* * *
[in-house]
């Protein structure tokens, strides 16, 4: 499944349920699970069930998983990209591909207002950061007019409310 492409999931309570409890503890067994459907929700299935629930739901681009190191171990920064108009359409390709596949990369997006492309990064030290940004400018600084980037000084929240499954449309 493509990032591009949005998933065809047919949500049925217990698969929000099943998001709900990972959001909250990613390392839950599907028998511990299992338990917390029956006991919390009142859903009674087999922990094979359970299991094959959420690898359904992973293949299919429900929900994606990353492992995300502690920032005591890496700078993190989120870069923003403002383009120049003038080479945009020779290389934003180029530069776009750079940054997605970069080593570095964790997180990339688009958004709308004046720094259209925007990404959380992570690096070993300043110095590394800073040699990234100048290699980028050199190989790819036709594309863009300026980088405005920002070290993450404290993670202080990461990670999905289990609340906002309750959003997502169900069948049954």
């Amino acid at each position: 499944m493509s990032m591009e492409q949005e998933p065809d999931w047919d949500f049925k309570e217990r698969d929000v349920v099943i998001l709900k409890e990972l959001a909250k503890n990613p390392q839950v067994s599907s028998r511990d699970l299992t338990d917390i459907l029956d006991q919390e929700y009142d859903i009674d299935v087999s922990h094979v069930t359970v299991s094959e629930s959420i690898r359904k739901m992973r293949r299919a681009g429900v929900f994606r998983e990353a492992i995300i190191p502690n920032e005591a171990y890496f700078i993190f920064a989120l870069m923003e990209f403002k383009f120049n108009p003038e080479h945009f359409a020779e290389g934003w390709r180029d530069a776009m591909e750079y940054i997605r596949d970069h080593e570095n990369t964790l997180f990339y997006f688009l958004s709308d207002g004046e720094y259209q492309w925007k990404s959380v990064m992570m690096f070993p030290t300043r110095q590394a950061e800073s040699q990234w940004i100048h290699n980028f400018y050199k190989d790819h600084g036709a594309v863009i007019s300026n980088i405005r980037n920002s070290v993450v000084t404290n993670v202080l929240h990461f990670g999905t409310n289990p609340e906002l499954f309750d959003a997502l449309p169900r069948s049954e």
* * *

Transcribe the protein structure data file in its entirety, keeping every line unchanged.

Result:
[in-house]
């Protein structure tokens, strides 16, 4: 499944349920699970069930998983990209591909207002950061007019409310 492409999931309570409890503890067994459907929700299935629930739901681009190191171990920064108009359409390709596949990369997006492309990064030290940004400018600084980037000084929240499954449309 493509990032591009949005998933065809047919949500049925217990698969929000099943998001709900990972959001909250990613390392839950599907028998511990299992338990917390029956006991919390009142859903009674087999922990094979359970299991094959959420690898359904992973293949299919429900929900994606990353492992995300502690920032005591890496700078993190989120870069923003403002383009120049003038080479945009020779290389934003180029530069776009750079940054997605970069080593570095964790997180990339688009958004709308004046720094259209925007990404959380992570690096070993300043110095590394800073040699990234100048290699980028050199190989790819036709594309863009300026980088405005920002070290993450404290993670202080990461990670999905289990609340906002309750959003997502169900069948049954």
């Amino acid at each position: 499944m493509s990032m591009e492409q949005e998933p065809d999931w047919d949500f049925k309570e217990r698969d929000v349920v099943i998001l709900k409890e990972l959001a909250k503890n990613p390392q839950v067994s599907s028998r511990d699970l299992t338990d917390i459907l029956d006991q919390e929700y009142d859903i009674d299935v087999s922990h094979v069930t359970v299991s094959e629930s959420i690898r359904k739901m992973r293949r299919a681009g429900v929900f994606r998983e990353a492992i995300i190191p502690n920032e005591a171990y890496f700078i993190f920064a989120l870069m923003e990209f403002k383009f120049n108009p003038e080479h945009f359409a020779e290389g934003w390709r180029d530069a776009m591909e750079y940054i997605r596949d970069h080593e570095n990369t964790l997180f990339y997006f688009l958004s709308d207002g004046e720094y259209q492309w925007k990404s959380v990064m992570m690096f070993p030290t300043r110095q590394a950061e800073s040699q990234w940004i100048h290699n980028f400018y050199k190989d790819h600084g036709a594309v863009i007019s300026n980088i405005r980037n920002s070290v993450v000084t404290n993670v202080l929240h990461f990670g999905t409310n289990p609340e906002l499954f309750d959003a997502l449309p169900r069948s049954e």